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“The Worst Is Yet to Come” If You’re Not Petrified You’re Not Paying Attention: Tech Ticker, Yahoo! Finance

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The green shoots story took a bit of hit this week between data on April retail sales, weekly jobless claims and foreclosures. But the whole concept of the economy finding its footing was “preposterous” to begin with, says Howard Davidowitz, chairman of Davidowitz & Associates.”We’re in a complete mess and the consumer is smart enough to know it,” says Davidowitz, whose firm does consulting for the retail industry. “If the consumer isn’t petrified, he or she is a damn fool.”Davidowitz, who is nothing if not opinionated (and colorful), paints a very grim picture: “The worst is yet to come with consumers and banks,” he says. “This country is going into a 10-year decline. Living standards will never be the same.”This outlook is based on the following main points: * With the unemployment rate rising into double digits – and that’s not counting the millions of “underemployed” Americans – consumers are hitting the breaks, which is having a huge impact, given consumer spending accounts for about 70% of economic activity. * Rising unemployment and the $8 trillion negative wealth effect of housing mean more Americans will default on not just mortgages but student loans and auto loans and credit card debt. * More consumer loan defaults will hit banks, which are also threatened by what Davidowitz calls a “depression” in commercial real estate, noting the recent bankruptcy of General Growth Properties and distressed sales by Developers Diversified and other REITs. As for all the hullabaloo about the stress tests, he says they were a sham and part of a “con game to get private money to finance these institutions because [Treasury] can’t get more money from Congress. It’s the ‘greater fool’ theory.””We’re now in Barack Obama’s world where money goes into the most inefficient parts of the economy and we’re bailing everyone out,” says Daviowitz, who opposes bailouts for financials and automakers alike. “The bailout money is in the sewer and gone.”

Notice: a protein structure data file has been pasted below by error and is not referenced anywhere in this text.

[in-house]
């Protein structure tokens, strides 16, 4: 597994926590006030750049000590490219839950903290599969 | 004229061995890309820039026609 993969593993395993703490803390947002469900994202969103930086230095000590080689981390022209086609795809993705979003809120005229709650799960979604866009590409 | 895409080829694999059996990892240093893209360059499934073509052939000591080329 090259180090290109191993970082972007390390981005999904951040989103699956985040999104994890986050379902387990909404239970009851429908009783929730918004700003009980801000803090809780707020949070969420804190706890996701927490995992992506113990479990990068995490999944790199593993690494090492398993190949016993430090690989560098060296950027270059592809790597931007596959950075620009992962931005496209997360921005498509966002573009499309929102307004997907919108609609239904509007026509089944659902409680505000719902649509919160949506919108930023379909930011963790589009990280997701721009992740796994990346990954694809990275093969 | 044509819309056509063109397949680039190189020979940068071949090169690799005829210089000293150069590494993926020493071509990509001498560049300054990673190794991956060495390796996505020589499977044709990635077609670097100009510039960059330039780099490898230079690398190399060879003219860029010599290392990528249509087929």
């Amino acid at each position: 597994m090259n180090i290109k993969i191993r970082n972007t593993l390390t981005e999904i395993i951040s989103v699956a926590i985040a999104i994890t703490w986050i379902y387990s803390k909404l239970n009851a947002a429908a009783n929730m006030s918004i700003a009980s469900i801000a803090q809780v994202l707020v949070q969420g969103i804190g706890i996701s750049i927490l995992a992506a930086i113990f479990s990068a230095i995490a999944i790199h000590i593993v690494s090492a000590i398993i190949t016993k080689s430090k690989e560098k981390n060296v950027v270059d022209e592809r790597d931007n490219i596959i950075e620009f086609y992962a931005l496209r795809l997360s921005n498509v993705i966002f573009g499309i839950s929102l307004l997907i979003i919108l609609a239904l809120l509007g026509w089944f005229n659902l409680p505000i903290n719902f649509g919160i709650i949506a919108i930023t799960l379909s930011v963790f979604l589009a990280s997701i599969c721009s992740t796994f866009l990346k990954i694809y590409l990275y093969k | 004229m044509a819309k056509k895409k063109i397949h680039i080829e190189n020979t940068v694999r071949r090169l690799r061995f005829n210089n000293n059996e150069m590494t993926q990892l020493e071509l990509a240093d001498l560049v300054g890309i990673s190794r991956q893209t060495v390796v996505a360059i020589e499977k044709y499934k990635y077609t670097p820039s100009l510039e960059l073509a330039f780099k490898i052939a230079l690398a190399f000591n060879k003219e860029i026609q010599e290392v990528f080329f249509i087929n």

Elizabeth Warren – Americans’ Trust “Shattered”

Americans’ trust in the financial system has been “shattered” in the past 18 months, says Elizabeth Warren, the Harvard law professor who chairs the Congressional Oversight Panel. She says we’re on our way to restoring that trust, but only as the nation’s elites wake up to a new reality:“What we’re having to do is change an entire culture.

Let’s be clear:  The folks who’ve been running these multibillion-dollar institutions – they are accustomed only to talking to other people who run multibillion-dollar institutions. And the rest of you can stay far, far away. What has fundamentally changed is they’re now taking taxpayer dollars. And the taxpayers think that gives them a seat at the conversational table and the decision-making table. And it’s taking a while for those CEOs to figure out the game has changed. And I do believe the game has changed.”

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Elizabeth Warren

Warren acknowledges that some Wall Street CEOs keep acting as if the old rules apply.

She is appalled at Wall Street’s continued practice of handing out oversized bonuses, as evinced by the latest revelations about AIG’s 2008 pool or recent increases in bonuses across the industry.